Update a dynamic text box in excel chart automatically

on
Hi,

I have a  chart in excel 2007 that a user updates almost daily. The chart gets updated appropriately using a named range that contains the offset function (=OFFSET('T'!\$U\$17,15,0,1,COUNTA('T'!\$U\$17:\$EA\$17)).  I would like to improve this chart by adding a text box that updates with the last value in row that is based on a calculation. I can link the text just fine, but the next day when new data is entered, the text box does not get automatically updated.

Thanks,

Bruce
Comment
Watch Question

Do more with

EXPERT OFFICE® is a registered trademark of EXPERTS EXCHANGE®
Most Valuable Expert 2012
Top Expert 2012
Commented:
I don't think you need VBA for this.  Does that text box you create have a formula referencing a cell in it, and if you update that cell, the textbox gets updated?

Is it that you need a formula for the last value in a column?  Are these values text or numeric?

The following will return the last value in a given column, say, for column A:

=LOOKUP(2,1/(A:A<>""),A:A)

See attached demonstration with chart/text-box

Dave
chartWithTextBox-r1.xls

Commented:
I'm going to modify to work on my data, but I don't understand the formula at all! I ran it through the formula evaluator and that didn't help either.
Why are you looking for a  value of 2?
Why is there division in the lookup vector?
Better yet can you explain how and why the formula works?

Thanks,

Bruce
Most Valuable Expert 2012
Top Expert 2012

Commented:
I'm happy to do so.  There are actually several different formulas you could use.

E.g., find the last number in a column:

=INDEX(A:A,MATCH(99^99,A:A))

find the last text in a column

=INDEX(A:A,MATCH(rept("z"),A:A))

find the last value (number or text) could be a complicated version of the above, or we can use LOOKUP.  Let me explain LOOKUP by talking about the match and lookup (including vlookup) functions in general:

1.  They all THINK your data is sorted - this is important
2.  MATCH/VLOOKUP have options for exact match, or NEXT HIGHEST value (re: the largest value being looked for that is less than or equal to what you're looking for).
3.  The Lookup function also find either the match or next highest value.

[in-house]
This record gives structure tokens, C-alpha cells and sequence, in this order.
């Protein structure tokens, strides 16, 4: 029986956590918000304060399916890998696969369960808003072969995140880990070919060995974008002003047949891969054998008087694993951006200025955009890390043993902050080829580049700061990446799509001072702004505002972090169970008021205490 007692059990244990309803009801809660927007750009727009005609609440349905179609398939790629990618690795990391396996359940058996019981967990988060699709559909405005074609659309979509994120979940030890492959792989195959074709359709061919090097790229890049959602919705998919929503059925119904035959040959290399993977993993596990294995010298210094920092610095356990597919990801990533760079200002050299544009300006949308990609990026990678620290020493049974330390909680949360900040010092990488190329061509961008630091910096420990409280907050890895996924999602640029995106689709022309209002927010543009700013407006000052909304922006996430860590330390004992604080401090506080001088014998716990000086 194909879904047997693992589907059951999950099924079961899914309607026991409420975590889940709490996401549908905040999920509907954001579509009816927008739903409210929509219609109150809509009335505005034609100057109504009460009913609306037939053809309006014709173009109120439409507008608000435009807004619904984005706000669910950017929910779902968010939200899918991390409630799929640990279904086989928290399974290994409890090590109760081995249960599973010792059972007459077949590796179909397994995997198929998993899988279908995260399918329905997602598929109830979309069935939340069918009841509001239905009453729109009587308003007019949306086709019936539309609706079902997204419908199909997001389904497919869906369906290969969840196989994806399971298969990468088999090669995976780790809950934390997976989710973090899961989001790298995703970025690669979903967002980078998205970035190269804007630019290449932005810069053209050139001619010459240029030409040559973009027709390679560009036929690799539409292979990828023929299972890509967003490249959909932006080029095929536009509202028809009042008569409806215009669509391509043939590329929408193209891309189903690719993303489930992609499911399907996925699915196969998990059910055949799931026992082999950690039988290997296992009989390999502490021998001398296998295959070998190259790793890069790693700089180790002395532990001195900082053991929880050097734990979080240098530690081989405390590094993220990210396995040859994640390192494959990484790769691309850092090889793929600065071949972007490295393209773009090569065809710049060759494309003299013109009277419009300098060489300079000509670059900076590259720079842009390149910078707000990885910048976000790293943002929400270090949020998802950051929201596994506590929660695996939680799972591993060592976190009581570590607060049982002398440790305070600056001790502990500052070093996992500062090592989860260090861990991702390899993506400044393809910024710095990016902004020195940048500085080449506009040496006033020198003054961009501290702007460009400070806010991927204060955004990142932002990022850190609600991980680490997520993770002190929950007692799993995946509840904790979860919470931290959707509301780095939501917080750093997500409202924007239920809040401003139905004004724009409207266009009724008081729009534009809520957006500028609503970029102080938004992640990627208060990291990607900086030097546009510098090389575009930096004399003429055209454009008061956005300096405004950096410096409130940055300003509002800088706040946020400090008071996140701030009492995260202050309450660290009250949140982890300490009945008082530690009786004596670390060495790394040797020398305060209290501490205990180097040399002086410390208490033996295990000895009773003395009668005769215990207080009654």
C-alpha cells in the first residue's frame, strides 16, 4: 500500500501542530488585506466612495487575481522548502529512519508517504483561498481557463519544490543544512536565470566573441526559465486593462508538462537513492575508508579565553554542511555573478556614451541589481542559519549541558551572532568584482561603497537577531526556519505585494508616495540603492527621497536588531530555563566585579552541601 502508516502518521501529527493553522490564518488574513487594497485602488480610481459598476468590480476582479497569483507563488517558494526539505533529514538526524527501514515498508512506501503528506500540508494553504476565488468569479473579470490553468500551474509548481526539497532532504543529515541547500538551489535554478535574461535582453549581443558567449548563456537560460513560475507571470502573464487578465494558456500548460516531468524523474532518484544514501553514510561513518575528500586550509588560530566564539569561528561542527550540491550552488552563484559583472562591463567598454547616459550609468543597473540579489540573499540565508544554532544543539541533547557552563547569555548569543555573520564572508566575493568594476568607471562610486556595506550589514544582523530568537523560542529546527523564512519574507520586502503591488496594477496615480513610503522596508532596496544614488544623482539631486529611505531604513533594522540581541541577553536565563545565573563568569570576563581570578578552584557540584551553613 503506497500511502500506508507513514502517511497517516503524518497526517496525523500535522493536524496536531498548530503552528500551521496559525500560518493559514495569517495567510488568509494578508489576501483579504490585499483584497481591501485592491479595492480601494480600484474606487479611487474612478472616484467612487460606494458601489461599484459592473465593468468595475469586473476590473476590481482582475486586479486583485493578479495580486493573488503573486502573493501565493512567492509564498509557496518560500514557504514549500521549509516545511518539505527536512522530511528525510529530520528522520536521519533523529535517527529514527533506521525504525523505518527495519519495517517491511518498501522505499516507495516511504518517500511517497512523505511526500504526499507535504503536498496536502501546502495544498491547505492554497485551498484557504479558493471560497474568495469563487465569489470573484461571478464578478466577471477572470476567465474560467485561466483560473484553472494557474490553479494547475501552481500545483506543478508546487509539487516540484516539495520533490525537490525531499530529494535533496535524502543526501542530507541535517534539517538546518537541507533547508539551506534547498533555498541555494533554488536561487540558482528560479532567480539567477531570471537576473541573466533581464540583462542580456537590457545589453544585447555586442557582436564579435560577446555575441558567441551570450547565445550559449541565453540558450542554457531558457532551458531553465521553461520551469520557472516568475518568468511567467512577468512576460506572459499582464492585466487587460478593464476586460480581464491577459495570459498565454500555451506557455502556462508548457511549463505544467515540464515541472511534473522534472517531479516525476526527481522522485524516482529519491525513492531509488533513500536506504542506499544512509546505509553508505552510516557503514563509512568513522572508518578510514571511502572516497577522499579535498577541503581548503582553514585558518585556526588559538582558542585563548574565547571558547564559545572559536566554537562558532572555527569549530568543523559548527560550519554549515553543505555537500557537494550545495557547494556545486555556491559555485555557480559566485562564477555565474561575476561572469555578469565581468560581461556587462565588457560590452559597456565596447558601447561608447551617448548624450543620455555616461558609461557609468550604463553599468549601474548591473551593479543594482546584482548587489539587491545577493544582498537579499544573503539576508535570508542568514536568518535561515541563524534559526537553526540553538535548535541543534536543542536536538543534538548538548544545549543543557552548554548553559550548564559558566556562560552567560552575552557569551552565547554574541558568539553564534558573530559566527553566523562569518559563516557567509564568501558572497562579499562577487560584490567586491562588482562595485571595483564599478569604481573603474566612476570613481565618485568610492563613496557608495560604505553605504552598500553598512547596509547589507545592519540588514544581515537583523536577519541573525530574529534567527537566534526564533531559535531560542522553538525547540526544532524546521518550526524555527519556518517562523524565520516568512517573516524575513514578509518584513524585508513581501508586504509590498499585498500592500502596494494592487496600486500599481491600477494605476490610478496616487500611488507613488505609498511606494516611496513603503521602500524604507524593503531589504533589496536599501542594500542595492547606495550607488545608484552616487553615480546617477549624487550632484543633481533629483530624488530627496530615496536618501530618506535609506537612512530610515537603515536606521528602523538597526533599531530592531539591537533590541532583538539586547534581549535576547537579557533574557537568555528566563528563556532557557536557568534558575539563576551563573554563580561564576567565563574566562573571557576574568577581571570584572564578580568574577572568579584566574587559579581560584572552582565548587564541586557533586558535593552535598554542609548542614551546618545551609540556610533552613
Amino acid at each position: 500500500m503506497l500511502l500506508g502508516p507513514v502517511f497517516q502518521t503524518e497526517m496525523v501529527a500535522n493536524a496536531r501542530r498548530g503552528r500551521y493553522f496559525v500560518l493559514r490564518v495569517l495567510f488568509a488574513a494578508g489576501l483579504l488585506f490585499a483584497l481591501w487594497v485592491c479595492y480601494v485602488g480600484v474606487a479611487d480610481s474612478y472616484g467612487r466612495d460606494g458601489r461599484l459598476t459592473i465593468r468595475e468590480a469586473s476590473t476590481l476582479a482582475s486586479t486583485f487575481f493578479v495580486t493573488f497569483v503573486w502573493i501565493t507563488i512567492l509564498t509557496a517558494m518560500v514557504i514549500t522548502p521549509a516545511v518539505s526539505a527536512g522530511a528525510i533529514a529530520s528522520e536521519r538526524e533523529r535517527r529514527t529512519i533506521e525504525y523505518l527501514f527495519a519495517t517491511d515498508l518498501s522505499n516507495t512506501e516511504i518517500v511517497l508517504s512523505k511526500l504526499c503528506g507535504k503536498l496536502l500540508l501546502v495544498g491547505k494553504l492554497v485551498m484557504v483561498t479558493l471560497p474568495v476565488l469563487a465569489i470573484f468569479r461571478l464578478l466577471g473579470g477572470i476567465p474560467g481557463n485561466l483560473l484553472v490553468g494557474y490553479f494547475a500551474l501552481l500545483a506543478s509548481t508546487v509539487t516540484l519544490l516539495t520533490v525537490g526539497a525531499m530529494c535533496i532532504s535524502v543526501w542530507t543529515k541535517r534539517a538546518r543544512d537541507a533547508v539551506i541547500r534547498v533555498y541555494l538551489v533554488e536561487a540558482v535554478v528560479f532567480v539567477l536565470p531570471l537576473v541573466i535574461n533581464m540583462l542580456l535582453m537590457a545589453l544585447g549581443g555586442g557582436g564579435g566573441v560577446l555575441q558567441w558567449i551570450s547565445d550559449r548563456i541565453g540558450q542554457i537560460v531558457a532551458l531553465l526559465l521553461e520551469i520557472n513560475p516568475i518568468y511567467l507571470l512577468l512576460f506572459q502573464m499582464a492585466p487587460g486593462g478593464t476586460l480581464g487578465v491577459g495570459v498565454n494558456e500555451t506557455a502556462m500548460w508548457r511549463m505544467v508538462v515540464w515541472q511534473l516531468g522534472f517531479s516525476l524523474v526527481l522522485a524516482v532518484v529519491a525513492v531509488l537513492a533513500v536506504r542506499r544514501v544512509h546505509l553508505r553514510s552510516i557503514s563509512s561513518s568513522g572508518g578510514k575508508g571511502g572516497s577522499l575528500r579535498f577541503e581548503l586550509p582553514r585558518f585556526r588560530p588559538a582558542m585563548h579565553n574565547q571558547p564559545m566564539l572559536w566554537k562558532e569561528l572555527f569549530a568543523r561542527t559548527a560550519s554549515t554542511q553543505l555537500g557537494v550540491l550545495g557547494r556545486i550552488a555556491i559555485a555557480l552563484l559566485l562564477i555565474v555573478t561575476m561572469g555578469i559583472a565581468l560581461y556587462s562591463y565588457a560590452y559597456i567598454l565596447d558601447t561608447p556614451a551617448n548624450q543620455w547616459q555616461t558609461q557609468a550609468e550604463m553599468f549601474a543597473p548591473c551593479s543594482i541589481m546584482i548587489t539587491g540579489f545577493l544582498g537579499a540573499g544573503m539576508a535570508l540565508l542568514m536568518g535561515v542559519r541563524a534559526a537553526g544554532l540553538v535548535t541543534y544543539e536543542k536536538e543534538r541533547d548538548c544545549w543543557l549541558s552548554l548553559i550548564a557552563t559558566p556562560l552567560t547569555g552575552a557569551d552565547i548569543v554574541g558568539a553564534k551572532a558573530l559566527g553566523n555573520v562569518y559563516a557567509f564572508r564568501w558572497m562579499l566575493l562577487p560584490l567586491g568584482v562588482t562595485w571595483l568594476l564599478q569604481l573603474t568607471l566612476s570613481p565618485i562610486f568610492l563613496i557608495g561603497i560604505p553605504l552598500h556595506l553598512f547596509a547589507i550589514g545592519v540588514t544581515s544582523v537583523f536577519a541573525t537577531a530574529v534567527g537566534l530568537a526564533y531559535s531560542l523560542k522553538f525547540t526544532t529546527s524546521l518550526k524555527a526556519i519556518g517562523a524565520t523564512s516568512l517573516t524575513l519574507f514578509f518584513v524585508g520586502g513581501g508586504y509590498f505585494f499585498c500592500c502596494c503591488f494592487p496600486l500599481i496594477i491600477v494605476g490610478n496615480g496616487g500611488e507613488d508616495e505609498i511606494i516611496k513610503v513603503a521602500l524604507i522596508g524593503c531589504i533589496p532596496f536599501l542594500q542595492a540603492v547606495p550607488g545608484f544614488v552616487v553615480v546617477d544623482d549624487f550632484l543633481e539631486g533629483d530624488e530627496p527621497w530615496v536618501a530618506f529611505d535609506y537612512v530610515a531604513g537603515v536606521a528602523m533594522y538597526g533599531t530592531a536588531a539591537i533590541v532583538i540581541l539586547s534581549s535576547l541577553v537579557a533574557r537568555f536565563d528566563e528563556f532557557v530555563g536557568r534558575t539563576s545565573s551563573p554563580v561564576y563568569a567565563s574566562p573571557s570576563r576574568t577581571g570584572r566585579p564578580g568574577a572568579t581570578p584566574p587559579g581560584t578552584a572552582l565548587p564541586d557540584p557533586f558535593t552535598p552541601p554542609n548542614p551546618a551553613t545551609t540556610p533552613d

So, in the case of Lookup(2,1/(A:A<>""),A:A) what is going on?

The first parameter is the search parameter,
The second parameter is what is being searched.

These two parameters act together to create an index which goes against the last parameter.  Kind of how INDEX/MATCH works but all in one formula.

Let's talk about the 1/(A:A<>"").  This returns an array of 1/(TRUE's and FALSEs) which returns an array of 1's and #DIV!0's.  Note the maximum valid value of 1/(A:A<>"") is 1.  You can combine this with other arrays to make multiple criteria work.

So, if we do a Lookup(2,1/(A:A<>""),A:A) we would get the LAST instance of a value that is non blank in column A.  Why?  Well, Lookup thinks the data is sorted, so it starts at the bottom of the range and works its way up, looking for the maximum value (because we're using 2 and 1 is the only valid value) until it finds it.  As soon as it finds a valid value that is less than or equal to 2, it uses that.  That's why it returns the last value.

Hope this helps.

Dave
Most Valuable Expert 2012
Top Expert 2012

Commented:
PS - if you know your data is numeric, you can use INDEX/MATCH as above, or the Lookup:

=LOOKUP(99^99,A:A,A:A)  99^99 a very big number, so would find the next highest - thinking its sorted, would return the next valid number

and if you know your data is text,  you can use:

=LOOKUP(REPT("z",20),A:A,A:A)  rept("z",20) a very big text value, so would find the next highest - thinking its sorted, would return the next valid text value

Why did I use =Lookup(2,1/(A:A<>""),A:A)  ???

As I didn't know if it was text or numeric, I just gave you a lookup that used criteria A:A<>"" so I KNEW the result would be a correct one.

Dave
Most Valuable Expert 2011
Top Expert 2011

Commented:
>>"Well, Lookup thinks the data is sorted, so it starts at the bottom of the range and works its way up"

It's a binary search, I think you'll find, which is why it's much faster than exact matches.

Commented:
Perfect solution and explaination.

Thanks so much.

Bruce
Most Valuable Expert 2012
Top Expert 2012

Commented:
>>It's a binary search, I think you'll find, which is why it's much faster than exact matches.

That's good to know, but the reason it finds the last cell (meeting the criteria of a very large number/text stream that doesn't exist in the data) is due to the fact it assumes the data is sorted
Most Valuable Expert 2011
Top Expert 2011

Commented:
Correct - I wasn't disputing that part (otherwise a binary search wouldn't work for LOOKUP). :)
Most Valuable Expert 2012
Top Expert 2012

Commented:
Got it!

Dave

Do more with